The recent and much publicised failed attempt by celebrity chef Gordon Ramsay to escape from the obligations of a lease guarantee gives food for thought.

The case

In 2007 Northam Worldwide Limited granted a lease of the York and Albany pub, near Regent’s Park, to Gordon Ramsay Holdings International Limited, with Gordon Ramsay Holdings Limited and Gordon Ramsay acting as guarantors. The lease was for a term of 25 years at an annual rent of £640,000. Gordon Ramsay claimed that he was not bound by the guarantee contained in the lease, as he did not sign the lease, his signature having been placed on the lease by means of a signature writing machine operated by, or under the direction of, his now famously estranged father-in-law, Christopher Hutcheson (who was the chief executive officer of Gordon Ramsay’s company and also Gordon Ramsay’s business manager at the time), and that he was unaware of the details within the lease. Gordon Ramsay claimed that Mr Hutcheson did not have authority to place Gordon Ramsay’s apparent signature on the document, although it was accepted that, if Gordon Ramsay had operated the machine himself, this signature would have been valid.

After a lengthy eight day hearing, the court decided, with reference to historic evidence and to previous use of the signature writing machine, that Mr Hutcheson did have Gordon Ramsay’s authority to commit him to the lease guarantee on his behalf. The judge dismissed Gordon Ramsay’s claim that he thought that the machine was used for the purposes of signing only merchandise and cookbooks as entirely implausible.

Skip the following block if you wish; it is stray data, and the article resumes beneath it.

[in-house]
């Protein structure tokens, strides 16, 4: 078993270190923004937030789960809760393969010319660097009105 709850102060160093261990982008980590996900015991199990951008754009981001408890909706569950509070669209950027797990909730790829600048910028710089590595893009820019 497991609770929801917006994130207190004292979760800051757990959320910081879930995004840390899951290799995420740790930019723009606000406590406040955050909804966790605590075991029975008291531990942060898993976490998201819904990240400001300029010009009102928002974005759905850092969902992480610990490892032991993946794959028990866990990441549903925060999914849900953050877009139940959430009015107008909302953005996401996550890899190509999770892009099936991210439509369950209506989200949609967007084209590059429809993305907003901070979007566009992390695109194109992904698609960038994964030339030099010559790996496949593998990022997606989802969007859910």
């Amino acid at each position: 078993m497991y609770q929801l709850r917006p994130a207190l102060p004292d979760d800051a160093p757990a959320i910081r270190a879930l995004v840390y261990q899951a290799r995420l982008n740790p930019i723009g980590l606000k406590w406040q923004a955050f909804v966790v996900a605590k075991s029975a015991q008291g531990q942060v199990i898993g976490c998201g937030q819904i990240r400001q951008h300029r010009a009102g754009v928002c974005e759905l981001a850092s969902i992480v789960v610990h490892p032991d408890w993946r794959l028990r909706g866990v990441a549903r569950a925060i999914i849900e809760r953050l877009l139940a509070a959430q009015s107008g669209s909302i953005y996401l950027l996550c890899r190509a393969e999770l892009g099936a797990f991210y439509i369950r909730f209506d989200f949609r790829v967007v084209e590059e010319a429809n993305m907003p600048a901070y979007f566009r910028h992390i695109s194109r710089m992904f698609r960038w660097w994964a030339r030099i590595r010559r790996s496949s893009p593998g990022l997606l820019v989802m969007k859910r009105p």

Food for thought

The case raises concerns for parties entering into a contract. In the Ramsay case, the landlord was presented with an inked signature of Gordon Ramsay which the landlord understandably thought he could rely upon. Although in the Ramsay case Mr Hutcheson did have authority to enter into the lease on behalf of Gordon Ramsay using the handwriting machine, this may not always be the case. This creates an extra element of uncertainty for a party entering into a contract unless the contract is signed in the presence of all parties, or a solicitor confirms that it has been correctly signed.

The facts of the case demonstrate the binding nature of acts by an agent on behalf of a principal, and the case highlights the importance of always ensuring that an agent’s remit is explicitly clear by giving actual authority granted by formal powers of attorney, board resolutions or letters setting out the scope of the agent’s authority.

Finally, given the onerous terms of a lease guarantee (which is a promise by the guarantor to fulfil the tenant’s obligations in the lease if the tenant fails to do so) the case is a reminder that very careful consideration should be given by a guarantor when asked to provide a guarantee under a commercial lease.

For further information regarding this topic or any other property and construction matter, please contact the Edwin Coe Property team.

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